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    1. Chickpea - The main things with solar farms is they can be placed in non-fertile areas, thereby "freeing" up arable land. In the north of this country, where it is too hot / dry to grow much successfully, it is a perfect spot to place a solar farm.

      You won't regret installing solar panels on your factory / house :)

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  4. I'd love to fit them on my house one day. Lack of foresight from governments isn't just limited to yours! Too many backhanders to get rid of fossil fuel power stations

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    1. Kev - Evident "backhanding" world-wide may just be on a par with the time prior to the collapse of the Roman Empire, don't you think...?

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  5. There are solar power "cell fields" all over North Georgia, but I don't know who uses the power, because we get all our electricity from the Tennessee Valley Authority, and they get it from hydroelectric plants on our many rivers here.

    Running out of diesel is a problem here, too. There have been times when I had to go to two or three stations to find it, because sometimes it gets so high that the gas station owners just don't order it. The really massive price fluctuations here in hydrocarbon fuels make it tough on the retailers. If they buy when the price is high, then it drops suddenly, they have to lower their prices to move product and they lose money.

    What's a backhander?

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    Replies
    1. Harry - A backhander is what "quietly" goes into the back pocket...

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    2. its a bribe. like picking a pocket, 2 people walk past each other to pretend nothing is happening one person, has money cupped in their hand so no one can see it from the way they are facing and holds it so the person who brushes by them in the opposite direction can take the money discreetly, then puts it in their back pocket so they didnt have to make a show of pulling their jacket forward to put it in their inside pocket. think Oliver Twist. I love how words come about.

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    3. Sol - Oh, that was a wonderful explanation - thank you :)

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    4. Hey Dani I love words and phrases. I find it all so interesting.

      I cant remember where but one language they call it A Stick. I cant remember but the word sounds like the noise Whack. strange but true.

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  6. I never heard of that word. But it makes sense and it has style. We call that "on the take."

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  7. We have twenty four solar panels on our shed roof.
    There is a fight going on here in Port Augusta to get a solar power station. We have a coal one at the moment but it is going to be replaced. They were talking nuclear, but the locals are fighting to go solar. With our heat and sunshine, it would be perfect! They have been successful with their campaign thus far with the powers that be at least listening.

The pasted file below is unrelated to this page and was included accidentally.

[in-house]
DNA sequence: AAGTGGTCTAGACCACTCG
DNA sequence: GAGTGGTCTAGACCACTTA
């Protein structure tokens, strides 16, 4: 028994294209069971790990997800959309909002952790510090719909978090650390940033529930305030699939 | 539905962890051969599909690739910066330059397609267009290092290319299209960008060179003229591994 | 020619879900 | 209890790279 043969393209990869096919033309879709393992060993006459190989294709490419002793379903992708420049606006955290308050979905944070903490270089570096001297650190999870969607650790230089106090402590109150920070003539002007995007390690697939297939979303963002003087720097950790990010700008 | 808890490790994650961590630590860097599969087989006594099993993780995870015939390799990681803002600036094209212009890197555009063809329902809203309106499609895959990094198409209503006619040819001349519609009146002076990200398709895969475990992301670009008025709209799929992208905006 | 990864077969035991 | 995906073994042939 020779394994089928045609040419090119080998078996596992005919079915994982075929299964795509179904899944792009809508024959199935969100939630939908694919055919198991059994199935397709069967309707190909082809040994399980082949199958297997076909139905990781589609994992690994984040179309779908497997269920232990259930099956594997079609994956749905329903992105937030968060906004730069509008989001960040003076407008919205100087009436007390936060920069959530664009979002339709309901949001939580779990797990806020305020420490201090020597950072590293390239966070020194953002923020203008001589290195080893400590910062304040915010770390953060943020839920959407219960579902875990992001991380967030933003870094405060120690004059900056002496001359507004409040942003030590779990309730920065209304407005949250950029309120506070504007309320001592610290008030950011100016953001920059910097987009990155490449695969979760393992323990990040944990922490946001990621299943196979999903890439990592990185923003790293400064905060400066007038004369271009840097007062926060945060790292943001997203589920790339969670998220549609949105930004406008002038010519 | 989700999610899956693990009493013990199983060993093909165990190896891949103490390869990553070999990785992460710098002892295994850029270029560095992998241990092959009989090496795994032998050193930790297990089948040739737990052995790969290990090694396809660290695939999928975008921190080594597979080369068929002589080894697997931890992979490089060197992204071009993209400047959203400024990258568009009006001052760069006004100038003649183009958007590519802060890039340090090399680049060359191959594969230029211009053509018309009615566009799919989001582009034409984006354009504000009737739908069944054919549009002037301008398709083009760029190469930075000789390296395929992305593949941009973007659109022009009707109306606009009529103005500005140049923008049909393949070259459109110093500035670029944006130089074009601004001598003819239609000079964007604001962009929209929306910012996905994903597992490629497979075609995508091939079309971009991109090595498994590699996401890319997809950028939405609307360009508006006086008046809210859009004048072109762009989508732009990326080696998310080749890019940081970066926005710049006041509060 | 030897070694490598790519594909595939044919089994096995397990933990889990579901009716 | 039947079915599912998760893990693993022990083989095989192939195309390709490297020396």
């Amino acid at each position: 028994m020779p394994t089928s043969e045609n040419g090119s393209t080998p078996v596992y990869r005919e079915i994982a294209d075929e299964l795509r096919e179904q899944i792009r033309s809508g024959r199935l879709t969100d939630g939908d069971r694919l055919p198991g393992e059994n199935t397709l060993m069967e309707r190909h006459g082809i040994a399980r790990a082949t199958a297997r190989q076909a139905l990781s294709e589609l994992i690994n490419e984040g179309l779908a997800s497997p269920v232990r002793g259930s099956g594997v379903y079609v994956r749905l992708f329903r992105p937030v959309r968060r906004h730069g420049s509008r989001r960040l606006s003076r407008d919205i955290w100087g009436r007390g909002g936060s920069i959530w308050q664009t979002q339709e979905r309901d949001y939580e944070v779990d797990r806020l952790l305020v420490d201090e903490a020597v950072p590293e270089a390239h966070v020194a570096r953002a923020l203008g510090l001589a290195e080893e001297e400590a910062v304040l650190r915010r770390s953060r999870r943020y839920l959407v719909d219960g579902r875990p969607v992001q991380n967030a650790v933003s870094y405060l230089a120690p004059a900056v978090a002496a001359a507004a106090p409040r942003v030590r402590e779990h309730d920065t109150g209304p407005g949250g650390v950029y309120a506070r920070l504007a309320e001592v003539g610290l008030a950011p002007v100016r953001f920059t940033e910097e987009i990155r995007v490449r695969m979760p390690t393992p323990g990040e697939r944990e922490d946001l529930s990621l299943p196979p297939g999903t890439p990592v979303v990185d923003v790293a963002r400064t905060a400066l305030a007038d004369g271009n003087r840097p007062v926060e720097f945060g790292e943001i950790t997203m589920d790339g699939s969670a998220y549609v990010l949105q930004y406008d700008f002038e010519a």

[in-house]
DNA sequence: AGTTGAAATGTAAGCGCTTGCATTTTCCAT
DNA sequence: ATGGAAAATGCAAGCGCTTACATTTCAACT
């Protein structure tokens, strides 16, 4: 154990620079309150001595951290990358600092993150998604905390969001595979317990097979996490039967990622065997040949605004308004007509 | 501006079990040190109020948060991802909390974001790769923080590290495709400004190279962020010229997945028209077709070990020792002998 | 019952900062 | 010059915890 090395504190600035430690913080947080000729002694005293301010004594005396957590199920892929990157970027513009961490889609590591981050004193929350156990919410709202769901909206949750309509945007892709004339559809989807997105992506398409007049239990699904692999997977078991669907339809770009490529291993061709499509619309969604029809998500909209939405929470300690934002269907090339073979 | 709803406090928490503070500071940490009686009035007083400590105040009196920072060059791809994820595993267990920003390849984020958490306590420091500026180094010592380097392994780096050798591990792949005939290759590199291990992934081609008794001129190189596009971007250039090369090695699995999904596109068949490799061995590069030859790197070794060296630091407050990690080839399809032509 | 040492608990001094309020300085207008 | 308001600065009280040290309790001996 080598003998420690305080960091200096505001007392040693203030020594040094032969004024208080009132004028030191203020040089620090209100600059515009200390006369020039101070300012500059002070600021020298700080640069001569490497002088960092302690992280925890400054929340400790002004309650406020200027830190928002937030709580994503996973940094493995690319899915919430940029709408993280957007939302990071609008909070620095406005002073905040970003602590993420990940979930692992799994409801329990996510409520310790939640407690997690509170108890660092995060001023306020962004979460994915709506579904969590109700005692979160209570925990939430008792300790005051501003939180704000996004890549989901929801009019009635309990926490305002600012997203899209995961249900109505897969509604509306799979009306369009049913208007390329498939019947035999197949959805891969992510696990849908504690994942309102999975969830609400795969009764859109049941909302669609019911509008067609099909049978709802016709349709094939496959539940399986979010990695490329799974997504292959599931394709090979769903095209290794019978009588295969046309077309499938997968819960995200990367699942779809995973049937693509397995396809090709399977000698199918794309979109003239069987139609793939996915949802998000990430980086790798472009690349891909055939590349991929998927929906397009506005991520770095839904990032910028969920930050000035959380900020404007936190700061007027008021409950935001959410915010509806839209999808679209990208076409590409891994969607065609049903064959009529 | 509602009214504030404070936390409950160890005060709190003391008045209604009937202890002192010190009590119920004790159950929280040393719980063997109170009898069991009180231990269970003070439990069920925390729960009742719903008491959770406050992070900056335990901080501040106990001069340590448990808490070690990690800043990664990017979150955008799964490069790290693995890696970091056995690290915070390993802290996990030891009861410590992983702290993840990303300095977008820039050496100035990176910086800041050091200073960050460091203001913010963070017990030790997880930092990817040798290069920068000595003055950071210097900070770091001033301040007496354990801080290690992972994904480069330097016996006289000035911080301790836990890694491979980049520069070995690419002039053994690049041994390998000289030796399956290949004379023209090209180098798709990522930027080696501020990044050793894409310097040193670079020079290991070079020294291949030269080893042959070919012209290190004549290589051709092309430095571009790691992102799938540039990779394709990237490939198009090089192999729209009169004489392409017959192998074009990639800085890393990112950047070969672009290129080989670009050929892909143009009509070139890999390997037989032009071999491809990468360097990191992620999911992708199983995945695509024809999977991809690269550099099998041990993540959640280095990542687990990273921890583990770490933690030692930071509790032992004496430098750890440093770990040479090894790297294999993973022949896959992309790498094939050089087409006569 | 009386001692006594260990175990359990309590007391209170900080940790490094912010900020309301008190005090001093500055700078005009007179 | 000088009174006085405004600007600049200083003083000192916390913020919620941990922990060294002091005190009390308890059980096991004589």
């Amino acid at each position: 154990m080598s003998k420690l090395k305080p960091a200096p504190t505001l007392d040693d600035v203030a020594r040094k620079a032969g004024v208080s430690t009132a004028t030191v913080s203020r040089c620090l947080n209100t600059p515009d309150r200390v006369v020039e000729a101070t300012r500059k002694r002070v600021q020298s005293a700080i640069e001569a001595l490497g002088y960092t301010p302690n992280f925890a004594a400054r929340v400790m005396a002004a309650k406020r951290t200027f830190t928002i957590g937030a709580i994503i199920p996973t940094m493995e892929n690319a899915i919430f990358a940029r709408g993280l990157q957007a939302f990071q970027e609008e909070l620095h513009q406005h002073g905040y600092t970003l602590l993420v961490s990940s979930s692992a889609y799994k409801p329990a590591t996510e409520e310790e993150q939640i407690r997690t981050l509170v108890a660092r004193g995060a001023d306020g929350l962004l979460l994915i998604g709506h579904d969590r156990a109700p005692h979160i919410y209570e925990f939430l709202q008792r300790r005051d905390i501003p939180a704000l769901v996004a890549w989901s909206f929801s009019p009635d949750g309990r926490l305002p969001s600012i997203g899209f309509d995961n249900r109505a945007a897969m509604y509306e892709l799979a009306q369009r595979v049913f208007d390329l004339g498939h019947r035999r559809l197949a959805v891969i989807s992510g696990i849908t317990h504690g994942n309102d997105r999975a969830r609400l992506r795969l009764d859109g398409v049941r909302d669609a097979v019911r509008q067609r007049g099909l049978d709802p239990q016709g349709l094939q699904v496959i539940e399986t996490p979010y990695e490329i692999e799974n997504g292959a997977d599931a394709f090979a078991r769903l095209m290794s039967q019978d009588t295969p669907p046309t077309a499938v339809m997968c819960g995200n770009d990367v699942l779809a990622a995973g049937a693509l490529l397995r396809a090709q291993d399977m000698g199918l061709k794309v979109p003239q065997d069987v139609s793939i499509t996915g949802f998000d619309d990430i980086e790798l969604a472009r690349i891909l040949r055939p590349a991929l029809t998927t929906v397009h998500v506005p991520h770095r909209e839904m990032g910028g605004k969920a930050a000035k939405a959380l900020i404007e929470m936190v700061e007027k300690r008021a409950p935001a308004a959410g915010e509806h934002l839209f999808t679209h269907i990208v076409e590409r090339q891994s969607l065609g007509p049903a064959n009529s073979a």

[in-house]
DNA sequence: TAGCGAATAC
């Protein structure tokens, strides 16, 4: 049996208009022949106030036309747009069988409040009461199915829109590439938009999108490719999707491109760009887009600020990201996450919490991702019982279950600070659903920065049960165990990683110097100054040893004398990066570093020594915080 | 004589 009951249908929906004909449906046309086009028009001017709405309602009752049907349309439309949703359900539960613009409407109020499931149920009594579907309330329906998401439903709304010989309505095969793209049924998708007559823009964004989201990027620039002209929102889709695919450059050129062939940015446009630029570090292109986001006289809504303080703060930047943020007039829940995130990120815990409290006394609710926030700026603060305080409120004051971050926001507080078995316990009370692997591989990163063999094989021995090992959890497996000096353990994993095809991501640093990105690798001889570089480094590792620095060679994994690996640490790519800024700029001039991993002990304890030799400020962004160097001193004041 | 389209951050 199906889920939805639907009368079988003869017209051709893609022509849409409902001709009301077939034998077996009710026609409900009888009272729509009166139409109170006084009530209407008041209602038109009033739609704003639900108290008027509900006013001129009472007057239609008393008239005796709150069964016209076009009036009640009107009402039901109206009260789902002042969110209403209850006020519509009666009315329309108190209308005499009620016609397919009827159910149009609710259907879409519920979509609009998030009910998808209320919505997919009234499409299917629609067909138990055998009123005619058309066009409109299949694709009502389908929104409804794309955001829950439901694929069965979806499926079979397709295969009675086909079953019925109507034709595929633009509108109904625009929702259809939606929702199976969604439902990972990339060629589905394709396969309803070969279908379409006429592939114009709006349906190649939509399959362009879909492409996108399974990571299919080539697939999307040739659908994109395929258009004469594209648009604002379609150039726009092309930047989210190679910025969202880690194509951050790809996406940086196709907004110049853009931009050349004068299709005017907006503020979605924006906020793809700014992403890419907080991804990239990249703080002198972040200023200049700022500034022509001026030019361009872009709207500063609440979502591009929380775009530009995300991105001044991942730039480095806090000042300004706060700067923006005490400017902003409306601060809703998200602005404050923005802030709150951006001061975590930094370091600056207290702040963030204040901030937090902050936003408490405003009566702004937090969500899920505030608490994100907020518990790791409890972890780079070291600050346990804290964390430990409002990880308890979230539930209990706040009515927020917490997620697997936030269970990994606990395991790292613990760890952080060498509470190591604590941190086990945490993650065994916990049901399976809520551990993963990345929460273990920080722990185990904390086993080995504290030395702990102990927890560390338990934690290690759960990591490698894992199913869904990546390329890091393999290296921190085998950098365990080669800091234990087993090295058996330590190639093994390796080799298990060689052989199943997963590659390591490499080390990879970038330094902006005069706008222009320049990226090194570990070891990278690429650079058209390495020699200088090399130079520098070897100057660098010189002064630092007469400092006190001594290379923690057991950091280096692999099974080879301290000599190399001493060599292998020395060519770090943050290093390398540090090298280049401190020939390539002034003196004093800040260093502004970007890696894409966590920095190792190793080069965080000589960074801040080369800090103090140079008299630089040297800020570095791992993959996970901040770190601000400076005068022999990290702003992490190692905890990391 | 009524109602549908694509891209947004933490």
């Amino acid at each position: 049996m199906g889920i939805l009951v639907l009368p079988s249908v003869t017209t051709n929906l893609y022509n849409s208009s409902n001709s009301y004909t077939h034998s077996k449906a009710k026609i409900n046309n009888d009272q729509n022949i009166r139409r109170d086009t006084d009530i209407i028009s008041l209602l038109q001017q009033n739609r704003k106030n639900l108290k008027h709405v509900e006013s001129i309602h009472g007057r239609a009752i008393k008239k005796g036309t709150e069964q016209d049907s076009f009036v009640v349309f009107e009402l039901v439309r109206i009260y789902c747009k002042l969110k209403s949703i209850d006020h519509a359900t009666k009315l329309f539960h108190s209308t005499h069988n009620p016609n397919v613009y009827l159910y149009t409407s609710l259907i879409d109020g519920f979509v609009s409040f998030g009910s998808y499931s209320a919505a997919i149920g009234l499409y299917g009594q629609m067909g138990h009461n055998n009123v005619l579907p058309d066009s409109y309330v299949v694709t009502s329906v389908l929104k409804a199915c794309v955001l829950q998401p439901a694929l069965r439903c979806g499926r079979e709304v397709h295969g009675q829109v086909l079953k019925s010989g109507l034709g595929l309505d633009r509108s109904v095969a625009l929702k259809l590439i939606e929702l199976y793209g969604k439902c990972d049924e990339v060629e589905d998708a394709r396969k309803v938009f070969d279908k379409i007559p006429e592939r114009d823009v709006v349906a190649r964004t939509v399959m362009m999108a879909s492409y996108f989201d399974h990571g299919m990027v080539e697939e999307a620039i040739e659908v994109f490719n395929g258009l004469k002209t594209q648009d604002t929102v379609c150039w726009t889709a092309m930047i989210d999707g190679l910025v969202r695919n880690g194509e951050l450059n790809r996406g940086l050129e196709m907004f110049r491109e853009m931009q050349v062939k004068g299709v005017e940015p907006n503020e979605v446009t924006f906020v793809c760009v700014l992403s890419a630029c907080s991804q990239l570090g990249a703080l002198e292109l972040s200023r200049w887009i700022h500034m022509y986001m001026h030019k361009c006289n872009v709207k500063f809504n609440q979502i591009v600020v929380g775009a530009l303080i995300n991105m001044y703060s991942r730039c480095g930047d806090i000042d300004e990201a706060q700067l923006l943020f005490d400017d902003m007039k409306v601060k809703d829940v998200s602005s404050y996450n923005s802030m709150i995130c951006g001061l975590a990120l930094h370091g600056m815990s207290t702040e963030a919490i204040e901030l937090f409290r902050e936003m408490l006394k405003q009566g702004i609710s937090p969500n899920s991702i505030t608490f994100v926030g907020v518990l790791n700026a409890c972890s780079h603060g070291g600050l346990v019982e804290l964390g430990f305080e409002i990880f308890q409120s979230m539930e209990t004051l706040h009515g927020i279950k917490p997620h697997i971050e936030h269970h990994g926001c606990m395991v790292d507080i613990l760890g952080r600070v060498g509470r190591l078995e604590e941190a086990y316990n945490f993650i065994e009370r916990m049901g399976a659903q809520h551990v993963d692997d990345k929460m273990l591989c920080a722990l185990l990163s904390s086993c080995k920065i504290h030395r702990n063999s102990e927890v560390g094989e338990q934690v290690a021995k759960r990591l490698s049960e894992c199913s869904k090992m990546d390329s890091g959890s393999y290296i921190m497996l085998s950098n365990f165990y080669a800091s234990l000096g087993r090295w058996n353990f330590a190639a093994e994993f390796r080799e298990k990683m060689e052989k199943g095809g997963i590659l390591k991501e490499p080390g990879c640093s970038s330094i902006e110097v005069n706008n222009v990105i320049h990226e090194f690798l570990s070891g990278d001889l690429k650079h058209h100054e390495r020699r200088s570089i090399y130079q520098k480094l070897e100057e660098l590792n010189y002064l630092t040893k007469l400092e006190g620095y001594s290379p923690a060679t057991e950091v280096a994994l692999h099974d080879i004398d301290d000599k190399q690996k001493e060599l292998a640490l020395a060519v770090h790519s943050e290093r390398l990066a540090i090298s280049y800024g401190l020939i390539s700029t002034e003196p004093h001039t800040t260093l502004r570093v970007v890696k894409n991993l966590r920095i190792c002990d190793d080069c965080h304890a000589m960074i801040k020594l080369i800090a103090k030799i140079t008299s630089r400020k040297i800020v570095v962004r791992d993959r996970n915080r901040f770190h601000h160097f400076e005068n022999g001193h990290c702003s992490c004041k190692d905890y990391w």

We have been successful with another green venture here in Port Augusta. I think you would be interested :)

    http://www.abc.net.au/news/2014-12-04/greenhouse-horticulture-expansion-sundrop-farms-300-jobs-pt-aug/5942024

    and on you tube https://www.youtube.com/user/SundropFarmsTV

    xTania

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    1. Tania - Oh, 24 panels - very cool :)

      Sounds like the locals round you have their heads screwed on right. Solar is the way forward! Just to let you know what we've discovered - solar panels work best when it is sunny, but not too hot. Excessive heat reduces the efficiency of the solar power production of the panels.

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  8. I wanted solar panels when we moved to the country but it wasn't possible. Despite being connected to the grid, I've become very aware of my power usage - I try to only turn on lights/appliances when necessary and turn them off when not. I also unplug everything that continues to use power even when *off.* Meanwhile, in our part of the world, the powers that be are putting in more natural gas pipelines, fracking, trying to mine uranium, and doing everything except consider that maybe we aught to consider reducing our fuel usage - and to look to solar and wind for what we do need.

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    1. Cherie - I am so thrilled that we persevered - I would hate to be throwing good money away especially when Escom, our sole power producer, increases the electricity charge to cover their shortfall and shortsightedness.

      They are seriously discussing fracking here too. Given the success of the solar array and the isolated wind farms, I reckon they should be focussing more on the latter than the former.

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Thank you for taking the time to comment - it makes my day and removes the "loneliness' of sitting at my screen blogging supposedly to myself ;)